|International Vegetarian Union (IVU)|
Cooking up a Storm in Cyberspace
IVU News - Issue 3 - 1998
It has been a momentous year for IVU on the Internet. We progressed from using the net as an optional extra to its becoming an integral part of IVU’s operations, and it is allowing us to do things that have never been possible before. There have been several major developments in recent months.
Unity is Strength
I wrote in the summer 1997 issue of IVU News about our new domain - ivu.org - and invited member organisations to join us by using this to host their own pages. Eighteen groups have now taken up the offer.
The Malaysian Vegetarian Society, for example, is now at www.ivu.org/mvs and others have similar addresses, giving a real sense of identity for IVU members in cyberspace.
At present we can offer groups only one page each on ivu.org, unless they do their own 'html', in which case space is unlimited. All can have e-mail addresses such as email@example.com to create an even greater sense of unity.
A curious anomaly of the IVU on the Internet is that some of the major vegetarian resources are not eligible for IVU membership because they are run not by organisations but by individuals with informal contributions from lots of other individuals and there is thus no IVU membership category to cater for them.
We have now created an Internet Partners scheme to allow us to work together with these resources and to show solidarity in relation to the rest of the world: back to building the on-line communities mentioned above. The idea is simply to swap logos with appropriate resources and put announcements on our pages about being partners. It’s as simply as that and it costs nothing at all, but it helps to maintain the IVU as a focal point for vegetarianism on the Internet.
One of the most significant benefits of this scheme is that the IVU website is now itself hosted by one of our Internet partners -- vegsource.com, a website run from the USA with a lot of input from some talented people. We are also developing some joint resources with VegSource, such as message boards which allow people to type their own information directly on to web pages.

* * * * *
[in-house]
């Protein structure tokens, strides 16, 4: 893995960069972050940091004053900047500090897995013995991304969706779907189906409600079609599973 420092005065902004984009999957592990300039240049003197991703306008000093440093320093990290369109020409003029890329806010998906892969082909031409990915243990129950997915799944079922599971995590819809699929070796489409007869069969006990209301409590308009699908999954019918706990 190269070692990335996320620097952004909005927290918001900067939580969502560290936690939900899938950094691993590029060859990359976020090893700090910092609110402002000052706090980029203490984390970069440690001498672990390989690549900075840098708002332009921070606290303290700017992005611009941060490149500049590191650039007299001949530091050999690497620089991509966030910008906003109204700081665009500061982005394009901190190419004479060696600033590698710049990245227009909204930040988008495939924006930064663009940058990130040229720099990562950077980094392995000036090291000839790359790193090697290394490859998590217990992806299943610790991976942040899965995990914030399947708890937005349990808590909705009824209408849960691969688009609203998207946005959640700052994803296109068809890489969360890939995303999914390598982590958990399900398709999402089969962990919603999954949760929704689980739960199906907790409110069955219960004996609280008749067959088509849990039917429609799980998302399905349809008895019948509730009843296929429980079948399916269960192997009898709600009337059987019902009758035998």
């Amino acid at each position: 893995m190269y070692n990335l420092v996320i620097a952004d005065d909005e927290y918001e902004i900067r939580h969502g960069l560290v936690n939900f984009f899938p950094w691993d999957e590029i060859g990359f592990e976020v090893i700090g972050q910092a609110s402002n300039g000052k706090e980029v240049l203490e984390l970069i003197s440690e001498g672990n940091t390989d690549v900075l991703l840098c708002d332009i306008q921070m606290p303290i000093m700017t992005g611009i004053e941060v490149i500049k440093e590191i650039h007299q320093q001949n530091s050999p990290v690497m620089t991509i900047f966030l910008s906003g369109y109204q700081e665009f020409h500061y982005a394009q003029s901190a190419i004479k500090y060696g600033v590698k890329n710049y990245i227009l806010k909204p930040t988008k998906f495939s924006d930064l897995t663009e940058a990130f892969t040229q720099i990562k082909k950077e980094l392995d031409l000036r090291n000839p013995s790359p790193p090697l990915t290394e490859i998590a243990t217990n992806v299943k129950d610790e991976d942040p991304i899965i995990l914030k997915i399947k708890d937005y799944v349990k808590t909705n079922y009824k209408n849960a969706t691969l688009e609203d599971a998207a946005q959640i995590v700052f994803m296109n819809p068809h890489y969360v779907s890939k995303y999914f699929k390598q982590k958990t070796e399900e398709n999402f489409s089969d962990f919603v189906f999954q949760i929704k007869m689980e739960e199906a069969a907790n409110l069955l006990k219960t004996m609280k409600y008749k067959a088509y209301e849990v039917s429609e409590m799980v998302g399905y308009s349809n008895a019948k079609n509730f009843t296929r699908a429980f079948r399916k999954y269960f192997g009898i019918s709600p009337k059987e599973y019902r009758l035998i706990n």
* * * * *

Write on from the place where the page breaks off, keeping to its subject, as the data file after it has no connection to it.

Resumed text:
In addition, we have direct support from an IVU member — the Vegetarian Resource Group, based in Baltimore — in providing us with a secure transaction facility which allows people to pay for IVU membership by simply typing their credit card details on to a web page.
One of the big successes of the last 12 months has been the IVU-Talk mailing list. An e-mail list allows any subscriber to send a message to one list address and it is then automatically sent on to everyone else on the list. Replies also go to everyone, which means that we can have multi-way discussions.
There are now more than 100 subscribers to IVU-Talk, all of them members, volunteers, contacts for member organisations, etc. Anyone who receives IVU News should be entitled to join IVU-Talk, so if you have an e-mail address let me know and I’ll add you to the list.
The effect of IVU-Talk has been to give all members who have access to e-mail the opportunity to keep in touch on a daily basis — something which would have been quite impossible in the past —and it is creating a real sense of community on a global scale for the first time in IVU’s 90-year history.
We also have an e-mail list called IVU-C specifically for IVU councillors and Regional Secretaries. This was set up by Kevin Pickard in Toronto and gives Councillors the opportunity to talk to each other more than just once a year. Both lists are run on the Envirolink computer in Pittsburg — another example of mutual support among veggie-friendly Internet people.
One particular use of IVU-talk was an attempt to put the European Congress at Bussolengo, Italy, on-line. There were a lot of problems due to lack of planning and very limited resources, but we did manage to get connected and allow people at the congress to talk to the rest of the world.
Those who were at the Johnstown World Congress in 1996 will have seen a different version of this in the Cybercafe there. The development of IVU Internet resources since then should create some great opportunities to combine all this in the future. The World Congress in Toronto 2000 will probably be the next major landmark — maybe even live video transmissions from the conference hall by then..?
Cooking up a Cyberstorm
The latest additions to the IVU website are a collection of all-vegan recipes and a section on famous vegetarians. The recipes are sent in by readers and are growing into a major resource. There has already been a huge response, with the recipes pages getting almost as many “hits” as the rest of the website combined. The plan is to have as many as possible translated into as many other languages as possible to produce the Internet’s first fully multi-lingual vegetarian cookbook.
The IVU is now firmly established as a vital part of the vegetarian Internet. The aim for the future is to make it the first place people think of when they are looking for information about vegetarianism on the Internet: there really is strength in unity, and we now have the opportunity to prove it.
Unity is Strength
Join the IVU and put your group on the Web
IVU can now give every affiliated society space on the World Wide Web. Make the ivu.org domain your home on the Internet. Just check that your subscription is up to date and contact John Davis, firstname.lastname@example.org or the Hon. General Secretary.
Provided that your message is in keeping with the aims of the IVU, John will put it on the Web for you.